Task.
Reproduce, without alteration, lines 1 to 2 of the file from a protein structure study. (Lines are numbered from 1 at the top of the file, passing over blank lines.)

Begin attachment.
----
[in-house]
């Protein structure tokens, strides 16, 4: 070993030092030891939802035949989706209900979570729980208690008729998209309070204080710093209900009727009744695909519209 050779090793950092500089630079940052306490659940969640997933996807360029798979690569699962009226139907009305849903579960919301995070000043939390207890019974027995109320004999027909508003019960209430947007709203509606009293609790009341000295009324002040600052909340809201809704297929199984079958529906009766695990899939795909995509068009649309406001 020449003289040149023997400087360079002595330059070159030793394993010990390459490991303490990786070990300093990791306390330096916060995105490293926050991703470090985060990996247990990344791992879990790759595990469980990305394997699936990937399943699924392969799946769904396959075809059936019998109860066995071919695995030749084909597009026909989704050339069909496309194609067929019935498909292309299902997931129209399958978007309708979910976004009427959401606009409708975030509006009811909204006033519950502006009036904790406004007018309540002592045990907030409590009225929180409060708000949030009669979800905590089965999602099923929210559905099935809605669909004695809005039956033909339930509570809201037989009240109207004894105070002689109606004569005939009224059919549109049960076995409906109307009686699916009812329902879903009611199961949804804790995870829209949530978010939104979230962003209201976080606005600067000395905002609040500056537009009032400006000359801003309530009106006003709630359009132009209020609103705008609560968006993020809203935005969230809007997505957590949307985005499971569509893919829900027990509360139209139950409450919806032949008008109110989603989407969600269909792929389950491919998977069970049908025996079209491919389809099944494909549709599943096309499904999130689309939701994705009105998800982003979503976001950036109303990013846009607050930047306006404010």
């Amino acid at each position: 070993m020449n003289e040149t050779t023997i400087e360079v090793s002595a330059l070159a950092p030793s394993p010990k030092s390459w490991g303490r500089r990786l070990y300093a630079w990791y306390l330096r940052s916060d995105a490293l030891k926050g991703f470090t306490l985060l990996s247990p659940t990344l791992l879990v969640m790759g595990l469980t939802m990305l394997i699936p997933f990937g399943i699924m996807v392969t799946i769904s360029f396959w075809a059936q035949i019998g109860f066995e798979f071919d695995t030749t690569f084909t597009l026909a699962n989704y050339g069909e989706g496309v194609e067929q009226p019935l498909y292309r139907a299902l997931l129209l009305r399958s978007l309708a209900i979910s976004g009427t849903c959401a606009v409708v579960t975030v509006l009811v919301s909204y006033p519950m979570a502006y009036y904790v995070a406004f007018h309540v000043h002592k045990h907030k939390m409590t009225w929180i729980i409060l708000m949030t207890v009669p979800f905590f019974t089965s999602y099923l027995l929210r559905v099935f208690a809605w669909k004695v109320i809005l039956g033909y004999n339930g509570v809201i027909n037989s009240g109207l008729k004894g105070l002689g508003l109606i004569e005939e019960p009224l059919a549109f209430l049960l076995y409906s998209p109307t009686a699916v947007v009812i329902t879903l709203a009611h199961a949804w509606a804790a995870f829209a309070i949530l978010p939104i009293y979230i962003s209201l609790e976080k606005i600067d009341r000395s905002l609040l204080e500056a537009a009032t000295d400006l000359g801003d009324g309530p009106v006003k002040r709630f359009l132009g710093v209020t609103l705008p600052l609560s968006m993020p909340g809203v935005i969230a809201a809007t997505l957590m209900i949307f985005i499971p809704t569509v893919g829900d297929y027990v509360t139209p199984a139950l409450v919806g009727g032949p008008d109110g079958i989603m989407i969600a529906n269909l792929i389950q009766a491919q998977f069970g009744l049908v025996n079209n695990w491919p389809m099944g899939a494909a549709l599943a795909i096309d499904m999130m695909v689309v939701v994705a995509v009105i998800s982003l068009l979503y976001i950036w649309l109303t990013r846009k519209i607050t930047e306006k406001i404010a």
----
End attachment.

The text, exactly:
[in-house]
């Protein structure tokens, strides 16, 4: 070993030092030891939802035949989706209900979570729980208690008729998209309070204080710093209900009727009744695909519209 050779090793950092500089630079940052306490659940969640997933996807360029798979690569699962009226139907009305849903579960919301995070000043939390207890019974027995109320004999027909508003019960209430947007709203509606009293609790009341000295009324002040600052909340809201809704297929199984079958529906009766695990899939795909995509068009649309406001 020449003289040149023997400087360079002595330059070159030793394993010990390459490991303490990786070990300093990791306390330096916060995105490293926050991703470090985060990996247990990344791992879990790759595990469980990305394997699936990937399943699924392969799946769904396959075809059936019998109860066995071919695995030749084909597009026909989704050339069909496309194609067929019935498909292309299902997931129209399958978007309708979910976004009427959401606009409708975030509006009811909204006033519950502006009036904790406004007018309540002592045990907030409590009225929180409060708000949030009669979800905590089965999602099923929210559905099935809605669909004695809005039956033909339930509570809201037989009240109207004894105070002689109606004569005939009224059919549109049960076995409906109307009686699916009812329902879903009611199961949804804790995870829209949530978010939104979230962003209201976080606005600067000395905002609040500056537009009032400006000359801003309530009106006003709630359009132009209020609103705008609560968006993020809203935005969230809007997505957590949307985005499971569509893919829900027990509360139209139950409450919806032949008008109110989603989407969600269909792929389950491919998977069970049908025996079209491919389809099944494909549709599943096309499904999130689309939701994705009105998800982003979503976001950036109303990013846009607050930047306006404010």